New York

Alvin Loving

Fischbach Gallery

Although the formal precedent for Al Loving’s new pieces seems to be Stella, there is a sense of energy and playfulness to his large painted cardboard and paper constructions which recalls Matisse’s late cutout collages. Loving piles up ragged shapes and festive colors into a chaotic conglomeration which visually recreates the additive process of its making. One’s eye, flicking from one area to another, joins in the fun of putting the pieces of a puzzle together. Loving’s constructive method, his selection of scattered bits of information which combine into a whole, repeats and thereby highlights the scanning process of vision.

Like Stella, Loving is concerned with finding a literal equivalent for painting’s traditional illusionism. Collage in itself provides a technique for physical interpretation of space. Since Loving’s pieces are all attached several inches away from the wall, the cast shadows reinforce the materiality of the painting as object. Thus, while there is an ambiguous figure-ground interchange between the cardboard shapes and the spaces of the white wall between them, the shadows remind one that the cardboard is actually in front of the wall. In addition, by echoing the torn edges of the shapes, the shadows underline that these are bits of material. Loving uses the roughness of the cardboard—leaving areas unpainted or exposing the corrugated layer—to further reveal the physicality of the painted surface.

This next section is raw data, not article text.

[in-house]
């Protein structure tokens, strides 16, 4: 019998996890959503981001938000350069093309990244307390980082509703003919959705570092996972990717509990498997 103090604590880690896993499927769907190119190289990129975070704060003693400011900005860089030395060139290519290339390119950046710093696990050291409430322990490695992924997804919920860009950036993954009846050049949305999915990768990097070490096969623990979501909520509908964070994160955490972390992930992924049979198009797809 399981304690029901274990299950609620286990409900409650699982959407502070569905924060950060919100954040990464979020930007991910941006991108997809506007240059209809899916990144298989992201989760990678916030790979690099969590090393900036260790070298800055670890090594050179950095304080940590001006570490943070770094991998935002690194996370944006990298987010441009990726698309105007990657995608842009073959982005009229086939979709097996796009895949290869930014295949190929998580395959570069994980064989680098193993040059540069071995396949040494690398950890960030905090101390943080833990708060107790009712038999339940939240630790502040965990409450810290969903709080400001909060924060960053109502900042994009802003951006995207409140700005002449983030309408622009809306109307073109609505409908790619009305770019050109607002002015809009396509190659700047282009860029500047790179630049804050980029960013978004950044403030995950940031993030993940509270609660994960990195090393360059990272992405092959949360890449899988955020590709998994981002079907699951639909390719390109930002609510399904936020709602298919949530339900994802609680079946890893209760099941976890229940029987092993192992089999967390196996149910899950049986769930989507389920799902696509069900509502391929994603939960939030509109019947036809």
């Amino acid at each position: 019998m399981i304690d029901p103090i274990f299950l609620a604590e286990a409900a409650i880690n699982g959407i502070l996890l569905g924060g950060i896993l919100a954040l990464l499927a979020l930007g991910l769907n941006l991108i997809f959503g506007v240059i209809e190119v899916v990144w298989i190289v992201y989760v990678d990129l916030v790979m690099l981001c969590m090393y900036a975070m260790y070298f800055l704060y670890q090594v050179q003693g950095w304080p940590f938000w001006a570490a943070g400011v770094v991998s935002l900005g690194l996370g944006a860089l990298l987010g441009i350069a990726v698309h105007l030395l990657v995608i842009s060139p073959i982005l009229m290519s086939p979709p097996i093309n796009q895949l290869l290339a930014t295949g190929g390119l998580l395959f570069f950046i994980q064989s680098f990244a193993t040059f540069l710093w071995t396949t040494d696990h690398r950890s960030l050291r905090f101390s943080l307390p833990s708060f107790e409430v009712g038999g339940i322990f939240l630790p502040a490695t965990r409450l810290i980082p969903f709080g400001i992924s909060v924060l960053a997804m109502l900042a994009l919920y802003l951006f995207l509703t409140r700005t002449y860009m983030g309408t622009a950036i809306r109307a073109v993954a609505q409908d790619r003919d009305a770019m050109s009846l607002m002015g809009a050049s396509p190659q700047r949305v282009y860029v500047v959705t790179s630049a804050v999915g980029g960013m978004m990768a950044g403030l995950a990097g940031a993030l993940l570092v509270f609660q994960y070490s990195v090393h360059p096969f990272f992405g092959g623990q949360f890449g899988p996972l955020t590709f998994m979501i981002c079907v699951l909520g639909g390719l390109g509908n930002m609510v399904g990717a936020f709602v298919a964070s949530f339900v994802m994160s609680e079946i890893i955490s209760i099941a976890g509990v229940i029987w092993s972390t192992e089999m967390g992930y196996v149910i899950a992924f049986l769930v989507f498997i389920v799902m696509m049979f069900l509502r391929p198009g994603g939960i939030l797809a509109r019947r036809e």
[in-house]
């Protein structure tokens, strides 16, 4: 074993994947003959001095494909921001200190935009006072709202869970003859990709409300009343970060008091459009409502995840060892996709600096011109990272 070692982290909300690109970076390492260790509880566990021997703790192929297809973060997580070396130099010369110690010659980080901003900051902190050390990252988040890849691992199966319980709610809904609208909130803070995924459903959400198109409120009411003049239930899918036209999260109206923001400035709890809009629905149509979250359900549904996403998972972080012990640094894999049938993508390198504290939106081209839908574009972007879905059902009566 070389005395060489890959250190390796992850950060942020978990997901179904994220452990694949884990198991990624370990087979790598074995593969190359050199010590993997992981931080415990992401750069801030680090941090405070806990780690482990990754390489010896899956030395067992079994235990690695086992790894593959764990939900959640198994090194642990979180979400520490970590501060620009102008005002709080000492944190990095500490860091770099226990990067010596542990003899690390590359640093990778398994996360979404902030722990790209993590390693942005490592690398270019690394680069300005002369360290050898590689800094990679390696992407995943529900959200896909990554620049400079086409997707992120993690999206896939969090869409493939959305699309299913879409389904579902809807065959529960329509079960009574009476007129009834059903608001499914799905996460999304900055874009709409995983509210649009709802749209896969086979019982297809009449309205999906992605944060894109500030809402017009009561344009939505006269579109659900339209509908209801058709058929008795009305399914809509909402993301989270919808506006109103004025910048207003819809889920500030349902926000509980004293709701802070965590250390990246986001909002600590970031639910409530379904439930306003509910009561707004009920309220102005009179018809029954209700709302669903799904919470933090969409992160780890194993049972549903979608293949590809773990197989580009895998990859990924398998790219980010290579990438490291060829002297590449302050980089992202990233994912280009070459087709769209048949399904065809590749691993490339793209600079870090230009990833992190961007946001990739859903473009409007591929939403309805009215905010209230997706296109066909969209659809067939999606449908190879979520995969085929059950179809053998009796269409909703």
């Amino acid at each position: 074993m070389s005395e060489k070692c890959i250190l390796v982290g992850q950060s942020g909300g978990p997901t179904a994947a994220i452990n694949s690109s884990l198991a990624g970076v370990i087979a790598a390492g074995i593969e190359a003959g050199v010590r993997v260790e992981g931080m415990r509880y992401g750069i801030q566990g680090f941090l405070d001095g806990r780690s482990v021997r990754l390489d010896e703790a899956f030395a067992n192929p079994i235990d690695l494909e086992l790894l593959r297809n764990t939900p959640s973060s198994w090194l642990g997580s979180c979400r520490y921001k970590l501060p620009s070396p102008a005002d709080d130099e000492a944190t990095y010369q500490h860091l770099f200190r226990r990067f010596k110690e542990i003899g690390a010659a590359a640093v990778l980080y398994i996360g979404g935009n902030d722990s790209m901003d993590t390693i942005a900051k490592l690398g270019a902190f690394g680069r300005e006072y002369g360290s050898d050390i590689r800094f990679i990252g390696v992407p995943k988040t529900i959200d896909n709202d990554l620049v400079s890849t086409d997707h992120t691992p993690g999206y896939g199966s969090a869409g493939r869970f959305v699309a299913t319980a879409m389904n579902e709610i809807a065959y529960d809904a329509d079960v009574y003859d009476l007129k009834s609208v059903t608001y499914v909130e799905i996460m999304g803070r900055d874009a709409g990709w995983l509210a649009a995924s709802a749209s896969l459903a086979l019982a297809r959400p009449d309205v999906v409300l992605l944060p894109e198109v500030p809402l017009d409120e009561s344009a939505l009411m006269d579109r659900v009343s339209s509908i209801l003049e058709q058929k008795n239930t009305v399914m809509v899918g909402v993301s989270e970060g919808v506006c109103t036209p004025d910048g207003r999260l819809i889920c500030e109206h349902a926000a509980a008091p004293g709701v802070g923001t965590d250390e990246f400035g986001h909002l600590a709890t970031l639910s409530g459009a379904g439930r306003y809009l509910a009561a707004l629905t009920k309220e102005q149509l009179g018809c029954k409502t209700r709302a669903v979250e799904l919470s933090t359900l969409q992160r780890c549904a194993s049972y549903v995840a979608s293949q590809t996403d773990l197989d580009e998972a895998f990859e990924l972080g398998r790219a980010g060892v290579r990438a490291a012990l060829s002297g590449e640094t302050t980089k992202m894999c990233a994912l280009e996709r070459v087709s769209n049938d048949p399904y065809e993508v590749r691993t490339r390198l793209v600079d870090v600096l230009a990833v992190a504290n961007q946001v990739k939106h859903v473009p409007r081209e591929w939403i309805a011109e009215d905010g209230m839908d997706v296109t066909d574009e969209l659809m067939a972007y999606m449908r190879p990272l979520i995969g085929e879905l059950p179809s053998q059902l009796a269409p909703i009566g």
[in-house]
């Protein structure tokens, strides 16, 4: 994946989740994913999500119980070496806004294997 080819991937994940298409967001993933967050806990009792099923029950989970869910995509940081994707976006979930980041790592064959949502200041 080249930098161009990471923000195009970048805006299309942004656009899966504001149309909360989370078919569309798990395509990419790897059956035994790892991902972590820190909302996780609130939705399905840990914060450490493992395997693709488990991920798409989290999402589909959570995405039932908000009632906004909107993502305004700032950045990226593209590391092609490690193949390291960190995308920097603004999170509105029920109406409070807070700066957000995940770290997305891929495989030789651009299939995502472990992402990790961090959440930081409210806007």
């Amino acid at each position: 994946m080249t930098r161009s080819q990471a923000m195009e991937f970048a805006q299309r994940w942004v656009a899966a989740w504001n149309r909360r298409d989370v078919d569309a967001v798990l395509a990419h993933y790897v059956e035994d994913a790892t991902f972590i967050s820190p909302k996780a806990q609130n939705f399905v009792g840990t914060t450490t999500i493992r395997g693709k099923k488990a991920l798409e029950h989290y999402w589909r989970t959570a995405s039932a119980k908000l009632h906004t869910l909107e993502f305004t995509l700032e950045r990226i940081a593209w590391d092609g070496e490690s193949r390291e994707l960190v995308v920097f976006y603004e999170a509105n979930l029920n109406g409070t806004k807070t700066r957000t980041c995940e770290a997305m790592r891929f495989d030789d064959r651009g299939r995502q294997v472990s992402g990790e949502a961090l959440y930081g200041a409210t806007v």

As if in recognition of their animate quality and idiosyncratic form, Loving titles his works with the names of personal friends. Roger is a sprawling-thrusting configuration in which the intense acrylic colors, drips and splatters of household paints and irregularly torn shapes all contribute to the visual energy. Loving manages to convey an enthusiasm for painting, the fun of making, while still confronting its intellectual challenge and, in particular, the questions about its physicality which are the focus of much current painting.

––Susan Heinemann